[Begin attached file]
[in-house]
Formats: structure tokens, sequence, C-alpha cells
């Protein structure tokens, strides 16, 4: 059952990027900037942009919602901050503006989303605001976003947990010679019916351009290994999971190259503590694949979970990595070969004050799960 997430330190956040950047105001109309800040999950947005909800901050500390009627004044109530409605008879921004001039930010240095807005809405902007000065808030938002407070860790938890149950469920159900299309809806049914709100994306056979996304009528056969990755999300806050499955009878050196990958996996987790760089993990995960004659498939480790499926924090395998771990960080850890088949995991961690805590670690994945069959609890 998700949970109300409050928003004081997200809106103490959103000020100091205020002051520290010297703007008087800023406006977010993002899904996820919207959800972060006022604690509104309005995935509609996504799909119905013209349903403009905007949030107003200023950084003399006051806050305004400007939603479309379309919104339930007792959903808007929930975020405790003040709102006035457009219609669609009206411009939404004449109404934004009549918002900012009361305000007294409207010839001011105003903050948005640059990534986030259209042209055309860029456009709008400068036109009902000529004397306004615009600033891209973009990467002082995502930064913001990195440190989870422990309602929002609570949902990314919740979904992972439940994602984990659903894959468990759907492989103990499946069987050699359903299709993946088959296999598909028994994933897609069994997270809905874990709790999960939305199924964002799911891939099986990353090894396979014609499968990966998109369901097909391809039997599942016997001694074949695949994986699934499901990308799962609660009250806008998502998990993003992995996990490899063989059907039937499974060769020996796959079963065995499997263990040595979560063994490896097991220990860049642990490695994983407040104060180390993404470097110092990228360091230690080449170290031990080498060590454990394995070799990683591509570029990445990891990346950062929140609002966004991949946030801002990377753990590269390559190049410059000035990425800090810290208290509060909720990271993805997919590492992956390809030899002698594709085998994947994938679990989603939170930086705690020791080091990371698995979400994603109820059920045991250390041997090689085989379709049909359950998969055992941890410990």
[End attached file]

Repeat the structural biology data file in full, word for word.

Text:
[in-house]
Formats: structure tokens, sequence, C-alpha cells
């Protein structure tokens, strides 16, 4: 059952990027900037942009919602901050503006989303605001976003947990010679019916351009290994999971190259503590694949979970990595070969004050799960 997430330190956040950047105001109309800040999950947005909800901050500390009627004044109530409605008879921004001039930010240095807005809405902007000065808030938002407070860790938890149950469920159900299309809806049914709100994306056979996304009528056969990755999300806050499955009878050196990958996996987790760089993990995960004659498939480790499926924090395998771990960080850890088949995991961690805590670690994945069959609890 998700949970109300409050928003004081997200809106103490959103000020100091205020002051520290010297703007008087800023406006977010993002899904996820919207959800972060006022604690509104309005995935509609996504799909119905013209349903403009905007949030107003200023950084003399006051806050305004400007939603479309379309919104339930007792959903808007929930975020405790003040709102006035457009219609669609009206411009939404004449109404934004009549918002900012009361305000007294409207010839001011105003903050948005640059990534986030259209042209055309860029456009709008400068036109009902000529004397306004615009600033891209973009990467002082995502930064913001990195440190989870422990309602929002609570949902990314919740979904992972439940994602984990659903894959468990759907492989103990499946069987050699359903299709993946088959296999598909028994994933897609069994997270809905874990709790999960939305199924964002799911891939099986990353090894396979014609499968990966998109369901097909391809039997599942016997001694074949695949994986699934499901990308799962609660009250806008998502998990993003992995996990490899063989059907039937499974060769020996796959079963065995499997263990040595979560063994490896097991220990860049642990490695994983407040104060180390993404470097110092990228360091230690080449170290031990080498060590454990394995070799990683591509570029990445990891990346950062929140609002966004991949946030801002990377753990590269390559190049410059000035990425800090810290208290509060909720990271993805997919590492992956390809030899002698594709085998994947994938679990989603939170930086705690020791080091990371698995979400994603109820059920045991250390041997090689085989379709049909359950998969055992941890410990």